I've known I've wanted to go to graduate school and do research for a very long time. It was confirmed in high school. First, in the internship I attended at an orthopedic/knee replacement research and surgery clinic. That was when I realized that my uncomfortableness with sick people, and the new-found unfortunate discovery that hospitals apparently make me faint, meant that I definitely should not be a doctor. (Because that is usually thrown out there as a good career choice for people who are interested in science. And because doctors are generally good things to have.) The second internship was a summer-long research experience in a local lab. And that was awesome! (PCRs! Gel electrophoresis! DNA sequencing! All that fun stuff!) And that was when I was introduced to the lovely informality of research and the wonderful searches to understand things and realized that THIS WAS SOMETHING I WAS GOOD AT.
So going into university/college, I was pretty sure I wanted to do research. I hadn't decided which one I wanted to do, so I tried to take math major, chemistry major, and biology major classes all concurrently as a freshman. This was when I realized that I dislike chemistry. My math major hung on a bit longer (and it would have stayed forever except for a ridiculous number of class conflicts which I couldn't navigate) but I decided that I needed the physical manipulation of materials and images and not sitting still and moving things that occurs in biology. (Also biology is just awesome!)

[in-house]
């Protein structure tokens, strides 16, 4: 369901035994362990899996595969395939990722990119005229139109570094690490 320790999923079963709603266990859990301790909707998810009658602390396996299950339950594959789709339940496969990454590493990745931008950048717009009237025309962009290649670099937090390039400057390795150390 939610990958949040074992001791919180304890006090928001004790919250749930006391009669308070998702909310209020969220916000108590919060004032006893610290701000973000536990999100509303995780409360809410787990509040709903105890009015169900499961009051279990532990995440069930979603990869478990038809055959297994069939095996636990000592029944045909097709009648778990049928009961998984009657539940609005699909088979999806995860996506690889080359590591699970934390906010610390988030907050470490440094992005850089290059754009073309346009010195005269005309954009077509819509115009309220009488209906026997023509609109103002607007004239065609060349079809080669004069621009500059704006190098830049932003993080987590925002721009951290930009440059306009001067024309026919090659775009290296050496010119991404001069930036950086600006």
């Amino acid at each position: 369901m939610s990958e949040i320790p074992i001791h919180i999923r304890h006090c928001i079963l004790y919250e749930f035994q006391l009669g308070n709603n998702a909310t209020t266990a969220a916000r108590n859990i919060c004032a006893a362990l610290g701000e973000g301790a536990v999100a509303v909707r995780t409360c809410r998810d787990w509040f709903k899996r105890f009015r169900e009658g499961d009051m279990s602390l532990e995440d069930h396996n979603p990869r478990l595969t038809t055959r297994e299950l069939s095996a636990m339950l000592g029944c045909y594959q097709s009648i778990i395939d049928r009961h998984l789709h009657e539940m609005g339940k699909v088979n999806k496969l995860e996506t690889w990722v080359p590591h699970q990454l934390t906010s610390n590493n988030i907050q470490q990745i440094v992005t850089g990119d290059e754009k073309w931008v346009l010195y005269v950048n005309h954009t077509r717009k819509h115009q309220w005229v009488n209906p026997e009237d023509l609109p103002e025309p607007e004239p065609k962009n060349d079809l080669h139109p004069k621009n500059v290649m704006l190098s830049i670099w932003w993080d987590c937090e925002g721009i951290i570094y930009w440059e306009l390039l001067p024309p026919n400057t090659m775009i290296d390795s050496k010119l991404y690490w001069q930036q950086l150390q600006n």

So I was pretty sure about going to graduate school and about doing more research. At my school, the process was pretty well explained to us, for how getting into research and going to graduate school works. It is shown below in lovely flow-chart format, because that is how it works best.
So, the process was pretty thoroughly explained. I also had all my classes picked out since freshman year in a spreadsheet (some of the electives changed, as I specified my interests, decided not to do study abroad, dropped my math major, et cetera).
But there are some problems with this process. It involves communicating with strangers. Because before you join a lab, the PI is a stranger. Which is partially how I ended up in the lab I was in.
I found a work-study job on the job board on the university site doing basic prep work (washing dishes, making food, and such) and that was an e-mail based application. E-mails are good. My preferred form of communication. You can spend all the time you want prepping for them. You can read over them (and even have other people check them!) to make sure they are ok. There is no talking. But I still don't like e-mailing strangers.
I had this work-study job for a year. I did prep in the back secret room of the lab and learned the names of two people. Eventually, I decided the easiest way to get into research would be to talk to one of them (my boss) and ask about getting into research. He directed me to the PI (primary or principle investigator aka the Boss aka the professor whose lab it was). So I set up a meeting via e-mail. I read ALL the papers. I went to the meeting, absolutely terrified. I said very little. But I ended up researching in the lab.